Of course noises have, and continue to be made about China's human rights record, alleged lack of free speech and freedom of association from the West but these do not appear to be China's preoccupation right now. The attitude seems to be: "We have more pressing things to do than expend our energy on that." The collective national goal is to turn around the economic fortunes of this giant for the betterment of its people and to take its place among the strongest economies of the world. This national goal has been drilled into its citizens repeatedly since that day on Tiananmen Square on October 1 1949 when Mao Zedong founded the Peo­ple's Republic of China, set­ting the country on a new path of agriculturalisation, industrialisation and tech­nological advancement. Successive leaders who have come have been ham­mering home the same message. Let us know where we came from as a nation and where we are going as a nation.
 
To China its history plays a key role for citizens to draw inspiration and work hard to achieve the eco­nomic success that it so much cherishes. That is why China's his­tory is so meticulously recorded and passed on to generation after gen­eration. This is another important lesson for Africa. Countries like Namibia, which has a rich history, can draw from the Chinese handibook. I am reminded of what President Hifikepunye Pohamba said on Au­gust 26 on the occasion of Namibia's Heroes' Day commemorations at Omu­gulungwoOmbashe, the launchpad for Namibia's war of independence. He said: "The history of this place must be told by those who were there for future generations to know. "Let them hear the his­tory of men and women who vowed that death and slavery were the same things, and who had a vision for an Independ­ent Namibia." Namibia's founding President Dr Sam Nujoma, has been at pains to hammer home the same point every time he gets an opportunity to speak. It is no coincidence that Dr Nujoma was there in Beijing on October 1 for the celebrations having been a frequent visitor to China, he knows how history has played a part in making China what it is today. Such knowledge em­powers a people to remain focused, knowing where they came from and where they are going. It helps to foster a unity of purpose in a nation.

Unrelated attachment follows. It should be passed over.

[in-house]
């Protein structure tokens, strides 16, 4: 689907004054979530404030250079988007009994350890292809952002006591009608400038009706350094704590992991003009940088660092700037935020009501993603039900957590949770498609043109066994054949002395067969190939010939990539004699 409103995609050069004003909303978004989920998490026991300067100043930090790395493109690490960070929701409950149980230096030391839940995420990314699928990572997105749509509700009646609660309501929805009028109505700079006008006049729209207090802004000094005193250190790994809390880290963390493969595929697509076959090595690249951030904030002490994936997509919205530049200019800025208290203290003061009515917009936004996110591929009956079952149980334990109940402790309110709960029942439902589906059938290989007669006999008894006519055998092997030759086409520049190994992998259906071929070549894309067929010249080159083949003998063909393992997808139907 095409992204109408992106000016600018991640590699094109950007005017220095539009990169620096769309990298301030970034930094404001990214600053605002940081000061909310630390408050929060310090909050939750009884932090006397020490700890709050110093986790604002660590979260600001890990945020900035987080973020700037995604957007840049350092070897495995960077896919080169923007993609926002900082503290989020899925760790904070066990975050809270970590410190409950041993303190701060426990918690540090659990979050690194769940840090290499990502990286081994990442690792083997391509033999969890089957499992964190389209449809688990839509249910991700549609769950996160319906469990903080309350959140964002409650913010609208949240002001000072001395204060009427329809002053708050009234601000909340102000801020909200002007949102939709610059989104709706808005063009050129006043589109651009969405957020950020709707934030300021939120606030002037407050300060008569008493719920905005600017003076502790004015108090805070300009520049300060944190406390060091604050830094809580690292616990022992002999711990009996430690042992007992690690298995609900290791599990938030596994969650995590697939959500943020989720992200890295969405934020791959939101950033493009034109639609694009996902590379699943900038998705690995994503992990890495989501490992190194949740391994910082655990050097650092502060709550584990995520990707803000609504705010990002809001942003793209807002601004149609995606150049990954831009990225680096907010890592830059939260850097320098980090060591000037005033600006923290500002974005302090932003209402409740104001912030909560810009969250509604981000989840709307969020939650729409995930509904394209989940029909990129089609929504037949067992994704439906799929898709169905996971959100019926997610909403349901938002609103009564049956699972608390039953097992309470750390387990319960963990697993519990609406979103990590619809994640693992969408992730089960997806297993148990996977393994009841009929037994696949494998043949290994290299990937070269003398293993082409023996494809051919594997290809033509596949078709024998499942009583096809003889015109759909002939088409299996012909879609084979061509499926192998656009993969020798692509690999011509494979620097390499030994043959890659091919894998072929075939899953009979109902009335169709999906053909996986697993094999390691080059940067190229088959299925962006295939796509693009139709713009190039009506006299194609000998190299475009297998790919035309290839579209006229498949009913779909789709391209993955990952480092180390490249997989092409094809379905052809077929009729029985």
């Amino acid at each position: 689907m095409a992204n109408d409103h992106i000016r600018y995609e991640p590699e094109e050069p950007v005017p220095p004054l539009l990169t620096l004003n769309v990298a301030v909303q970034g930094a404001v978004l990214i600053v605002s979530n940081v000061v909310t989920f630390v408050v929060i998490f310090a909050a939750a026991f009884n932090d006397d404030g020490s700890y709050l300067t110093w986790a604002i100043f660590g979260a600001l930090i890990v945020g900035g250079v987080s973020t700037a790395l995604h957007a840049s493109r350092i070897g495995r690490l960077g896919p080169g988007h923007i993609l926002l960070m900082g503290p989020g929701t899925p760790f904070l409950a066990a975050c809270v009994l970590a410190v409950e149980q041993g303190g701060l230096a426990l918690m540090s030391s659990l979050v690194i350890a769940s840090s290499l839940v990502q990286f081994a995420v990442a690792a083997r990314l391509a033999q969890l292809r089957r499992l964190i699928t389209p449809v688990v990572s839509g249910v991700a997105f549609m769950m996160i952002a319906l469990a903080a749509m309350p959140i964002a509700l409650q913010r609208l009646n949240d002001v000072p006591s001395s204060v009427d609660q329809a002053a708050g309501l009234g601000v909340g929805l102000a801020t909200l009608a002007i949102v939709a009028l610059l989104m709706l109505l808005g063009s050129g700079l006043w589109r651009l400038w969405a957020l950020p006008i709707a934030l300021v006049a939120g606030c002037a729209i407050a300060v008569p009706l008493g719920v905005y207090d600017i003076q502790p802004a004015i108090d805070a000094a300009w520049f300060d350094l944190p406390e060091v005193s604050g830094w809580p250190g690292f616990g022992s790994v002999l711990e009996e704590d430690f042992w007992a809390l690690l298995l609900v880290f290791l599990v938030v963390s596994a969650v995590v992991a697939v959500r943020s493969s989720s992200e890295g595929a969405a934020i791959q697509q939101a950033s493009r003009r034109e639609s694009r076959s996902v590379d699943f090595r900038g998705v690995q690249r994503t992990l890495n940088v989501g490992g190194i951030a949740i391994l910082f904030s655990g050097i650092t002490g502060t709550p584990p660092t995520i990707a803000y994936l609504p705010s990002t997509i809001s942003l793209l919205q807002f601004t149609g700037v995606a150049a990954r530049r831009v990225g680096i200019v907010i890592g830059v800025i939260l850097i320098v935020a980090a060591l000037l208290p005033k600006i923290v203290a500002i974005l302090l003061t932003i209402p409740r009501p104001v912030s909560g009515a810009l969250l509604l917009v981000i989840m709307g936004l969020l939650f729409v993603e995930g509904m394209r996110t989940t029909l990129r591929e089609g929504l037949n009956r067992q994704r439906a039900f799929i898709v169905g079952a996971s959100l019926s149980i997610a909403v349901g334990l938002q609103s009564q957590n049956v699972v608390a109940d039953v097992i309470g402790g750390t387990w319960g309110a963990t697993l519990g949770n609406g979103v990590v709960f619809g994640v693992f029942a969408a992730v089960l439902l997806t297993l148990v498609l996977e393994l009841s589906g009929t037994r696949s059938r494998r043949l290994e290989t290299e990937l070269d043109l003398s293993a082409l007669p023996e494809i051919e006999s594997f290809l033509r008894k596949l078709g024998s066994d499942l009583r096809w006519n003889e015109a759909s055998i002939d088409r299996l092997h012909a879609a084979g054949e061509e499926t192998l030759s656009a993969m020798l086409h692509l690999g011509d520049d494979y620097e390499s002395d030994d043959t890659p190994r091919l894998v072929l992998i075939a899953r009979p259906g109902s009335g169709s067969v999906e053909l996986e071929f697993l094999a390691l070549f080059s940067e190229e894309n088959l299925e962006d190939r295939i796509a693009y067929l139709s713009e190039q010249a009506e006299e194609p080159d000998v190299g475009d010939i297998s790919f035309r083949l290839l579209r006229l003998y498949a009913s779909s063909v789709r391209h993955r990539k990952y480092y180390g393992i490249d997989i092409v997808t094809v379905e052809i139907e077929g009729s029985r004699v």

Living heroes like Dr Sam Shafiishuna Nujoma, Andimba Toivo ya Toivo, Hifikepunye Pohamba and Rtd Col. John Otto Nankudhu can provide a fountain of informa­tion on Namibia's war of independence for his­torians to work on and record for posterity. It came as no surprise a few days into my stay in China seeing a five-year old Chinese boy declaring on television: "I want to be a soldier when I grow up because I want to defend China's borders."